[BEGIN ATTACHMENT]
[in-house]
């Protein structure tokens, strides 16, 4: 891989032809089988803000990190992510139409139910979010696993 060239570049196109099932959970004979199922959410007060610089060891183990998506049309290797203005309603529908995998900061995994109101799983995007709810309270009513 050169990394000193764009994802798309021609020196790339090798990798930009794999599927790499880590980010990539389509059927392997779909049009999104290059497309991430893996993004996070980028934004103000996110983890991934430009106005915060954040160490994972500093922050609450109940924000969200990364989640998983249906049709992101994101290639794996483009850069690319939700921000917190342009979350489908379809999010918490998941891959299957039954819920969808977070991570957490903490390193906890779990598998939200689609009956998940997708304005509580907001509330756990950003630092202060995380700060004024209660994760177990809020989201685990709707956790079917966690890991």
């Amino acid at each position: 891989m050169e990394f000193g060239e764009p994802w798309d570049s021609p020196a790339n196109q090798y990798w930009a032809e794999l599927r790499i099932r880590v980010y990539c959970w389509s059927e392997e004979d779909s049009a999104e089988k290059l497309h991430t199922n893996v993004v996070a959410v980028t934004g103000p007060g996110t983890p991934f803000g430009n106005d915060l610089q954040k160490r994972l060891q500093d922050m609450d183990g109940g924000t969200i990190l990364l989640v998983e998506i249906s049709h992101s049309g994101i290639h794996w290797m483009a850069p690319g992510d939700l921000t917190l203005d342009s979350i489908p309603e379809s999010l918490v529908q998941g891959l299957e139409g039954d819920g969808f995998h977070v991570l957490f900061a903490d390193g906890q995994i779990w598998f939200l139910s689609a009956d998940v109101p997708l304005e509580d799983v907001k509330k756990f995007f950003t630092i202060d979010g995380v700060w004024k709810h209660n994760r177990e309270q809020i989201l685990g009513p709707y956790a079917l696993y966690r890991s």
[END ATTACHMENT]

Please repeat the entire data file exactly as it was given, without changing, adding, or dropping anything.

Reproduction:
[in-house]
């Protein structure tokens, strides 16, 4: 891989032809089988803000990190992510139409139910979010696993 060239570049196109099932959970004979199922959410007060610089060891183990998506049309290797203005309603529908995998900061995994109101799983995007709810309270009513 050169990394000193764009994802798309021609020196790339090798990798930009794999599927790499880590980010990539389509059927392997779909049009999104290059497309991430893996993004996070980028934004103000996110983890991934430009106005915060954040160490994972500093922050609450109940924000969200990364989640998983249906049709992101994101290639794996483009850069690319939700921000917190342009979350489908379809999010918490998941891959299957039954819920969808977070991570957490903490390193906890779990598998939200689609009956998940997708304005509580907001509330756990950003630092202060995380700060004024209660994760177990809020989201685990709707956790079917966690890991």
């Amino acid at each position: 891989m050169e990394f000193g060239e764009p994802w798309d570049s021609p020196a790339n196109q090798y990798w930009a032809e794999l599927r790499i099932r880590v980010y990539c959970w389509s059927e392997e004979d779909s049009a999104e089988k290059l497309h991430t199922n893996v993004v996070a959410v980028t934004g103000p007060g996110t983890p991934f803000g430009n106005d915060l610089q954040k160490r994972l060891q500093d922050m609450d183990g109940g924000t969200i990190l990364l989640v998983e998506i249906s049709h992101s049309g994101i290639h794996w290797m483009a850069p690319g992510d939700l921000t917190l203005d342009s979350i489908p309603e379809s999010l918490v529908q998941g891959l299957e139409g039954d819920g969808f995998h977070v991570l957490f900061a903490d390193g906890q995994i779990w598998f939200l139910s689609a009956d998940v109101p997708l304005e509580d799983v907001k509330k756990f995007f950003t630092i202060d979010g995380v700060w004024k709810h209660n994760r177990e309270q809020i989201l685990g009513p709707y956790a079917l696993y966690r890991s």